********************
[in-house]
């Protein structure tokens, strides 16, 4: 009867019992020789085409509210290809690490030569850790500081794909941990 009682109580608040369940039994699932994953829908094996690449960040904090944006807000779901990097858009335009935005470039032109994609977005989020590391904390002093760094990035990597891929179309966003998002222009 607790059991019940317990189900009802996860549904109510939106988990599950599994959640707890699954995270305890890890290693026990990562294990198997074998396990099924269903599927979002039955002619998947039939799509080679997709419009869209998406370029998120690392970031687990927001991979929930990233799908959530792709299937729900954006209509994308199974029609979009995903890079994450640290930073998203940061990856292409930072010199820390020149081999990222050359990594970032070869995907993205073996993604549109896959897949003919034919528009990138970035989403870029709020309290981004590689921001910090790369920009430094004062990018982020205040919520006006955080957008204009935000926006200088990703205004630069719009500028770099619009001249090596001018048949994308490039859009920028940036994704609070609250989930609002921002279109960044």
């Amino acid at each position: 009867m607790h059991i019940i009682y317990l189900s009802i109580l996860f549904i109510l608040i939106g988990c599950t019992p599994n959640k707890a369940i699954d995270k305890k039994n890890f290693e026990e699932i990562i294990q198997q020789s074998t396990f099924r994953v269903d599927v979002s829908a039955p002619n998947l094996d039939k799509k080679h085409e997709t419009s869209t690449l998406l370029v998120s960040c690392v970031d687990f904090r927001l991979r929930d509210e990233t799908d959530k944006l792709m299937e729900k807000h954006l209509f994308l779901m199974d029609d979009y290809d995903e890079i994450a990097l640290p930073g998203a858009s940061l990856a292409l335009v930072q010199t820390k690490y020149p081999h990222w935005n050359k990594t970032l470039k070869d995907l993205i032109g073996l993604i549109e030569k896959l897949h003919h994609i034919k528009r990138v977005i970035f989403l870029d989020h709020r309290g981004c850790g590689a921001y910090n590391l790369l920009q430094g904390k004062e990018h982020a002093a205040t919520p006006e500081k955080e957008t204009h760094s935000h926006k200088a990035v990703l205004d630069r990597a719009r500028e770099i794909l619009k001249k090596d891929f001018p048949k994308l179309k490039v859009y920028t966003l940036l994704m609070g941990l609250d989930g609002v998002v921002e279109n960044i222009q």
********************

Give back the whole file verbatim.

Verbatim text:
[in-house]
């Protein structure tokens, strides 16, 4: 009867019992020789085409509210290809690490030569850790500081794909941990 009682109580608040369940039994699932994953829908094996690449960040904090944006807000779901990097858009335009935005470039032109994609977005989020590391904390002093760094990035990597891929179309966003998002222009 607790059991019940317990189900009802996860549904109510939106988990599950599994959640707890699954995270305890890890290693026990990562294990198997074998396990099924269903599927979002039955002619998947039939799509080679997709419009869209998406370029998120690392970031687990927001991979929930990233799908959530792709299937729900954006209509994308199974029609979009995903890079994450640290930073998203940061990856292409930072010199820390020149081999990222050359990594970032070869995907993205073996993604549109896959897949003919034919528009990138970035989403870029709020309290981004590689921001910090790369920009430094004062990018982020205040919520006006955080957008204009935000926006200088990703205004630069719009500028770099619009001249090596001018048949994308490039859009920028940036994704609070609250989930609002921002279109960044």
């Amino acid at each position: 009867m607790h059991i019940i009682y317990l189900s009802i109580l996860f549904i109510l608040i939106g988990c599950t019992p599994n959640k707890a369940i699954d995270k305890k039994n890890f290693e026990e699932i990562i294990q198997q020789s074998t396990f099924r994953v269903d599927v979002s829908a039955p002619n998947l094996d039939k799509k080679h085409e997709t419009s869209t690449l998406l370029v998120s960040c690392v970031d687990f904090r927001l991979r929930d509210e990233t799908d959530k944006l792709m299937e729900k807000h954006l209509f994308l779901m199974d029609d979009y290809d995903e890079i994450a990097l640290p930073g998203a858009s940061l990856a292409l335009v930072q010199t820390k690490y020149p081999h990222w935005n050359k990594t970032l470039k070869d995907l993205i032109g073996l993604i549109e030569k896959l897949h003919h994609i034919k528009r990138v977005i970035f989403l870029d989020h709020r309290g981004c850790g590689a921001y910090n590391l790369l920009q430094g904390k004062e990018h982020a002093a205040t919520p006006e500081k955080e957008t204009h760094s935000h926006k200088a990035v990703l205004d630069r990597a719009r500028e770099i794909l619009k001249k090596d891929f001018p048949k994308l179309k490039v859009y920028t966003l940036l994704m609070g941990l609250d989930g609002v998002v921002e279109n960044i222009q």